8.7  CONTINUING CERTIFICATE OF REGISTRATION - INITIAL REGISTRATION

CARs 202.16 and Standards 222.16

When a Continuing Certificate of Registration is issued to a newly-manufactured or imported aircraft, the aircraft and owner information are then entered onto the Canadian Civil Aircraft Register. A Continuing Certificate of Registration does not have an expiry date. It remains valid until there is a change of custody and control of the aircraft (see Chapter 5 for information on who is eligible to be a registered owner and Chapter 8.8 for information on change of custody and control).

These steps should be followed to add an aircraft onto the Canadian Civil Aircraft Register:

  1. A photo or etching of the aircraft’s identification plate is required to confirm the manufacturer’s name and model designation.

  2. Notice of de-registration from a foreign air authority, unless it is a new Canadian manufactured aircraft, a new Canadian amateur-built aircraft or an ultra-light aeroplane that was assembled in Canada.

  3. If it is an amateur built aircraft, confirm that the aircraft is ready for or has had the final airworthiness inspection. The Recreational Aircraft Association (RAA), Airworthiness Inspection Representative - Amateur Built Aircraft (AIR-ABA) or Transport Canada Maintenance and Manufacturing Branch would have this information.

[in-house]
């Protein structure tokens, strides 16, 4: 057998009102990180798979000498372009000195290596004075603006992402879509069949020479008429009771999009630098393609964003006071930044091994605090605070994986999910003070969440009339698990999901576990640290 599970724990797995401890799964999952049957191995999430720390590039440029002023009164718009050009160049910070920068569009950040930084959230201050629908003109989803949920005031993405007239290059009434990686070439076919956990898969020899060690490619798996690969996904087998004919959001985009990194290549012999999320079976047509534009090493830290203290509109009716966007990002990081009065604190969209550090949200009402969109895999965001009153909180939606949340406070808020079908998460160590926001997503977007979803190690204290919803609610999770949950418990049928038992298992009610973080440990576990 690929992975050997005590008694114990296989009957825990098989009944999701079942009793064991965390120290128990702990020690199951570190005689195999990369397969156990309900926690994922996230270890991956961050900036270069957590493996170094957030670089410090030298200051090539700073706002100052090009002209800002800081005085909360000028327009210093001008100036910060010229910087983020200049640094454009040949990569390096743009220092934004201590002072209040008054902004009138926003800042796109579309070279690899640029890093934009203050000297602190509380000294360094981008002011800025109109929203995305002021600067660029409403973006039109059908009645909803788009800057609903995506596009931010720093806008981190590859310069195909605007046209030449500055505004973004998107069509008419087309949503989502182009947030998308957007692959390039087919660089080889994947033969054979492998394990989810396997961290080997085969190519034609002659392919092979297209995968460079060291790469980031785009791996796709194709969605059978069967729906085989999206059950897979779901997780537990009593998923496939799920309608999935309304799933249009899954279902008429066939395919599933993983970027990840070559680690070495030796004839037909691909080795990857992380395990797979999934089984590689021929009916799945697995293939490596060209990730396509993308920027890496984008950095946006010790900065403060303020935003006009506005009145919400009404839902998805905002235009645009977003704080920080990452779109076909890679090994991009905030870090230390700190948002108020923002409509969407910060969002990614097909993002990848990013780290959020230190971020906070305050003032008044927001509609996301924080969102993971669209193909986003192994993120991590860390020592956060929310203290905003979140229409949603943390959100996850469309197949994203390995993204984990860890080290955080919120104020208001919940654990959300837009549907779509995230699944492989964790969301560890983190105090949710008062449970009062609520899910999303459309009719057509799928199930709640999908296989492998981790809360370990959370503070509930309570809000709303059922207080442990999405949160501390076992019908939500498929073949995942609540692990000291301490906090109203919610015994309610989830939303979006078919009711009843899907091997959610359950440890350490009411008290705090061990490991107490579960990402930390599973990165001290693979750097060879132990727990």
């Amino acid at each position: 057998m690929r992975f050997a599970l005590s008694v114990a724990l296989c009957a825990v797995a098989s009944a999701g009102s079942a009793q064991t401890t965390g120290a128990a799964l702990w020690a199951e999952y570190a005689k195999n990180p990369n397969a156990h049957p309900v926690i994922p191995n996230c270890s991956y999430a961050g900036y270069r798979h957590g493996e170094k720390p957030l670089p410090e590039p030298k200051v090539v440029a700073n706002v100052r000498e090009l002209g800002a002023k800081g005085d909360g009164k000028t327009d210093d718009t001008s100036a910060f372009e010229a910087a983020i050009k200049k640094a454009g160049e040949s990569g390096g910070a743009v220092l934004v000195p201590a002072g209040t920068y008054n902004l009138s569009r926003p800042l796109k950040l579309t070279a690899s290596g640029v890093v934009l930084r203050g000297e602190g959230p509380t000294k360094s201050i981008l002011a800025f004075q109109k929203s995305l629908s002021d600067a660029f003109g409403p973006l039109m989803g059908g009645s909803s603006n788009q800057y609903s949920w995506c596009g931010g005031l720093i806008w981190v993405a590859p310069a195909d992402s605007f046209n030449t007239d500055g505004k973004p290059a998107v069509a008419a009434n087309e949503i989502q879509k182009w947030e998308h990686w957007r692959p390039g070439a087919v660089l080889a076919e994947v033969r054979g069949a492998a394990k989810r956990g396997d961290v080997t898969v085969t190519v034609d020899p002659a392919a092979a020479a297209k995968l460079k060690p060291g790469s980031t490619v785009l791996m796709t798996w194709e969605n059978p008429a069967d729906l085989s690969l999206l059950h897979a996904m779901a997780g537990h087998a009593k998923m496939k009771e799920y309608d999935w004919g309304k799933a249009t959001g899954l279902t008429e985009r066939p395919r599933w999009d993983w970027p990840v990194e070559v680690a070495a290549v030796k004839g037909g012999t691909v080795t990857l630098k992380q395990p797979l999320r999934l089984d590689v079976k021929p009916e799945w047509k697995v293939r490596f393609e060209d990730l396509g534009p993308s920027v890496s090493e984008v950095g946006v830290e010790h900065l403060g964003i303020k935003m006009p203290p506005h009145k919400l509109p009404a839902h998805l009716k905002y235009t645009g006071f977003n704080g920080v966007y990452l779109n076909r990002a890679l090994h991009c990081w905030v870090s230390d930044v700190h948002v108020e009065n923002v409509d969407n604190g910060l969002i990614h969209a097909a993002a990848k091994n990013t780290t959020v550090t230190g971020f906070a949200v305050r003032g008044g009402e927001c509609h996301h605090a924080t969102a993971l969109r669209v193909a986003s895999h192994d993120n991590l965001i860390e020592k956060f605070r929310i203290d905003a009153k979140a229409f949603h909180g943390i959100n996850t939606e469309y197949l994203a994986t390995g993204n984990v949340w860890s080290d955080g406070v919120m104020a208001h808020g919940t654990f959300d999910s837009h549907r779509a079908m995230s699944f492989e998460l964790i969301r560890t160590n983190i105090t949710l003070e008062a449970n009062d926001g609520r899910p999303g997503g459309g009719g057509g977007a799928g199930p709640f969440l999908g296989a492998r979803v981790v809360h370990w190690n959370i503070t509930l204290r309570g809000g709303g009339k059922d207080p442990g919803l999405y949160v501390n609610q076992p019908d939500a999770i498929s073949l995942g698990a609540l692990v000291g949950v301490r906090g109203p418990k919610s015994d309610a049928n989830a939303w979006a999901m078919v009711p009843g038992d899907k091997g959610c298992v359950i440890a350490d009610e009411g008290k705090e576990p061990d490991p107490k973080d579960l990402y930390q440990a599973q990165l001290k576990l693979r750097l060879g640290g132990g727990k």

4. If the aircraft does not have a Type Approval or Type Certificate, then confirm with Maintenance and Manufacturing that they will be issuing a Flight Authority for the aircraft (ultra-lights excluded).

  5. If it is an Advanced Ultra-light aeroplane, then a Statement of Conformity (SOC) is also required (see Ultra-light Transition Strategy accessible from the Aircraft Registration & Leasing Web Site for a copy of the SOC).

  6. An application form for registration (form 26-0521 for Ultra-light or Advanced Ultra-light Aeroplanes; form 26-0522 for all other aircraft).

  7. If the applicant is an entity, a copy of the provincial or federal government document by which the entity is formed, copy of the entity’s Articles of Incorporation which clearly stipulate signing authority and their Certificate of Incorporation, along with a copy of the entity’s current Annual Return and Articles of Incorporation which must be submitted.